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St. Albert’s Learning Centre: A place where getting your Ontario Secondary School Diploma is easier than you think

Supportive staff and flexible study options empower student success

For Summer Smith, returning to school to complete her high school diploma was a dream come true.

Before her eighteenth birthday, Smith left the classroom to attend to some personal challenges, including starting a family. But she felt that things – at least on the education side – were left unresolved.

Now, a few years into her life as a new mom, Smith says St. Albert’s Learning Centre (SALC) in Sudbury has helped her get back on track. Smith says she couldn’t have done it without a program that lets adult students use their life and work experience, to speed up getting the 30 credits needed for an Ontario Secondary School Diploma.

It’s called PLAR, which stands for “prior learning assessment and recognition.” “Essentially recognition for skills or experience they have had in their lives, and we’re able to award credits for it, explains Christina Raso, Principal of St. Albert Learning Centre.

“For instance, if somebody comes to us and has work experience and is able to provide documentation such as pay stub, we are able to attach a credit to that experience. Summer was able to get a high school parenting credit in recognition of her experience raising her son, as well as a personal life management credit.”

And just a few months into her return to the class, Smith says she is well on her way to achieving her goals, including graduating in June with her Ontario Secondary School Diploma (OSSD).


“There’s more opportunities out there for me, now,” Smith said. “There’s more that I can achieve.”

The St. Albert’s Learning Centre has been providing students like Smith with opportunities in an alternative setting since 1992. Programs aim to meet each individual’s needs while providing flexibility of time, which allows for greater success when compared to traditional classroom settings.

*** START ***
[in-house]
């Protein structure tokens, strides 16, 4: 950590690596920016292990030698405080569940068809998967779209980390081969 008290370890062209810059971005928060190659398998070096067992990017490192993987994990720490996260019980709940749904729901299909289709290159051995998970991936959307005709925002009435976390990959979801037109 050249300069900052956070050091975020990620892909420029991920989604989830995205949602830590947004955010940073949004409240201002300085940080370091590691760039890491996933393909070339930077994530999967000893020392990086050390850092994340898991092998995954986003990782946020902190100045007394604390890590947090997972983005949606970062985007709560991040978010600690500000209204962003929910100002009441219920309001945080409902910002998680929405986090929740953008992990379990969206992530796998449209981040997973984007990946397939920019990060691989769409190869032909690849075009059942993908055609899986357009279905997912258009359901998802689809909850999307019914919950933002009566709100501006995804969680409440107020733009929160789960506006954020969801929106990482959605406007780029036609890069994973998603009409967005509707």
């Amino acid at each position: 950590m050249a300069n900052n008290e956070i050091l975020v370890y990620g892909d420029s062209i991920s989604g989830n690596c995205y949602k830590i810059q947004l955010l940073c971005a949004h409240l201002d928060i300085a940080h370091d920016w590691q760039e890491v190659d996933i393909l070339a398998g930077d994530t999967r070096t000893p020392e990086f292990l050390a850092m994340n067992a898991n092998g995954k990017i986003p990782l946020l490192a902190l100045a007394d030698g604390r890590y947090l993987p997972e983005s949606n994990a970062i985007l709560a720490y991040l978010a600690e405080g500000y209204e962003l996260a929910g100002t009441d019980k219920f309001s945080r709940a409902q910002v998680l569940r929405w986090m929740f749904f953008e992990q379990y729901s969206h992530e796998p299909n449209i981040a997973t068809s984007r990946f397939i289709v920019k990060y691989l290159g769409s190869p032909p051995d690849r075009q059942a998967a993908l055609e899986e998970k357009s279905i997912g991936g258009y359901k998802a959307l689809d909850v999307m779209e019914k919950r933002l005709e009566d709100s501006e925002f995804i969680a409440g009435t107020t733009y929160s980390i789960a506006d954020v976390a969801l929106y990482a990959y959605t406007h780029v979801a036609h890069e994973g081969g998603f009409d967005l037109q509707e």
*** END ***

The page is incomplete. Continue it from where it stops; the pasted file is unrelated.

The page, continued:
“Learning virtually really helps me,” Smith said. “I can do the work at home or I can do it at school, really wherever I want.”

The school also ensures that students’ kids are well-attended to with an on-site daycare, a huge factor when Smith chose St. Albert’s.

“When I’m at school, I can see my child any time I want, so that helps,” she said.

Smith says she now expects to continue her studies in college, with an eye on becoming an Early Childhood Education worker.

But the journey didn’t come without a few bumps in the road.

Smith said she was “shy, and nervous” returning to school. Especially since she was also raising her child single handedly.

“It was challenging at first, but you can accomplish anything you want to do,” Smith said. “That’s part of the journey.”

Fortunately, the school’s flexible schedule – not to mention the support she’s received from St. Albert’s staff – turned things in Smith’s favour.

Smith cites St. Albert’s principal as a big inspiration for her, someone who continues to believe in Smith’s potential.

“I've known Christina since I was a child struggling with my learning disability. She has always encouraged me to try my best and reminded me the importance of education.”

“Christina told me to stick with it and achieve my goals,” Smith said. “No matter what, you can achieve anything you can believe in.”

Proud moment: Couple graduates from St. Albert Learning Centre


St. Albert’s has also been the home for other stories of student success. In June, Robert O’Neil and Casey Lepine – engaged to be married – were both named valedictorians at their recent graduation from the school.

O’Neil earned his high school diploma, while Lepine earned both an OSSD and completed the school's Personal Support Worker (PSW) program.

Choosing St. Albert’s was a deliberate decision for both O'Neil and Lepine. Drawn by its flexible learning environment, as well as the reputation the school has earned for its supportive staff, the couple found a place that allowed them to thrive.

“I have pushed myself harder than I thought possible to soar to new heights and open new opportunities,” O’Neil told in June.

“It honestly is never too late for education – take yourself beyond those limits you placed and become better! I want to thank the staff at St. Albert Learning Centre for being so encouraging and fostering such a positive learning environment.”

O’Neil said he hopes to pursue a job working underground or as a conductor for the railroads.

Lepine is excited to begin her PSW career - she said she thoroughly enjoys working with her clients and hopes to make a huge impact on their lives

Other programs for students 18+ include:

  • PSW (Personal Support Worker) – join an information session to learn more;
  • New eight-week certificate programs with on-the-job training: Cleaner, Retail Worker and Cook’s Helper; and
  • One on one credit counselling for immigrants to support them in attaining their Ontario High School Diploma

Want to learn more? Visit the SALC website for more information or contact SALC today and get ready to start your journey – it’s never too late! Registration is now open.